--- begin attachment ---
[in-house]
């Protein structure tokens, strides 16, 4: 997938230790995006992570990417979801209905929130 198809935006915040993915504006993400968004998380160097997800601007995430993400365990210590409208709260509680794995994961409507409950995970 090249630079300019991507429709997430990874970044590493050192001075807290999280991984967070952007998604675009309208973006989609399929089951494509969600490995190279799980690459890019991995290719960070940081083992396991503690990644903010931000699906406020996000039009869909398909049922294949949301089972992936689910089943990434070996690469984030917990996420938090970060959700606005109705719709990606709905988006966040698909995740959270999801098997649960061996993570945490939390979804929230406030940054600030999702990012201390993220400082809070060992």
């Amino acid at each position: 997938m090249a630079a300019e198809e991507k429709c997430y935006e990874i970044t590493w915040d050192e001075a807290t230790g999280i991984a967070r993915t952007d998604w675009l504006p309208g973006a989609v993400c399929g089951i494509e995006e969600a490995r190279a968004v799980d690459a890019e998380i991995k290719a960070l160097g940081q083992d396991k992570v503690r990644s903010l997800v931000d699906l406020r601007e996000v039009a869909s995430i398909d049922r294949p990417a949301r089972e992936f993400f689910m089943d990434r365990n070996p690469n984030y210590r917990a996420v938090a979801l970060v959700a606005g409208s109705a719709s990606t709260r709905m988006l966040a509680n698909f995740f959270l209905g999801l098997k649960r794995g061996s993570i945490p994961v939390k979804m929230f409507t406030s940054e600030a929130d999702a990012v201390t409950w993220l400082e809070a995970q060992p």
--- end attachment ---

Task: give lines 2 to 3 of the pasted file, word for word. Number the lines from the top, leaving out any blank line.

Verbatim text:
């Protein structure tokens, strides 16, 4: 997938230790995006992570990417979801209905929130 198809935006915040993915504006993400968004998380160097997800601007995430993400365990210590409208709260509680794995994961409507409950995970 090249630079300019991507429709997430990874970044590493050192001075807290999280991984967070952007998604675009309208973006989609399929089951494509969600490995190279799980690459890019991995290719960070940081083992396991503690990644903010931000699906406020996000039009869909398909049922294949949301089972992936689910089943990434070996690469984030917990996420938090970060959700606005109705719709990606709905988006966040698909995740959270999801098997649960061996993570945490939390979804929230406030940054600030999702990012201390993220400082809070060992």
């Amino acid at each position: 997938m090249a630079a300019e198809e991507k429709c997430y935006e990874i970044t590493w915040d050192e001075a807290t230790g999280i991984a967070r993915t952007d998604w675009l504006p309208g973006a989609v993400c399929g089951i494509e995006e969600a490995r190279a968004v799980d690459a890019e998380i991995k290719a960070l160097g940081q083992d396991k992570v503690r990644s903010l997800v931000d699906l406020r601007e996000v039009a869909s995430i398909d049922r294949p990417a949301r089972e992936f993400f689910m089943d990434r365990n070996p690469n984030y210590r917990a996420v938090a979801l970060v959700a606005g409208s109705a719709s990606t709260r709905m988006l966040a509680n698909f995740f959270l209905g999801l098997k649960r794995g061996s993570i945490p994961v939390k979804m929230f409507t406030s940054e600030a929130d999702a990012v201390t409950w993220l400082e809070a995970q060992p």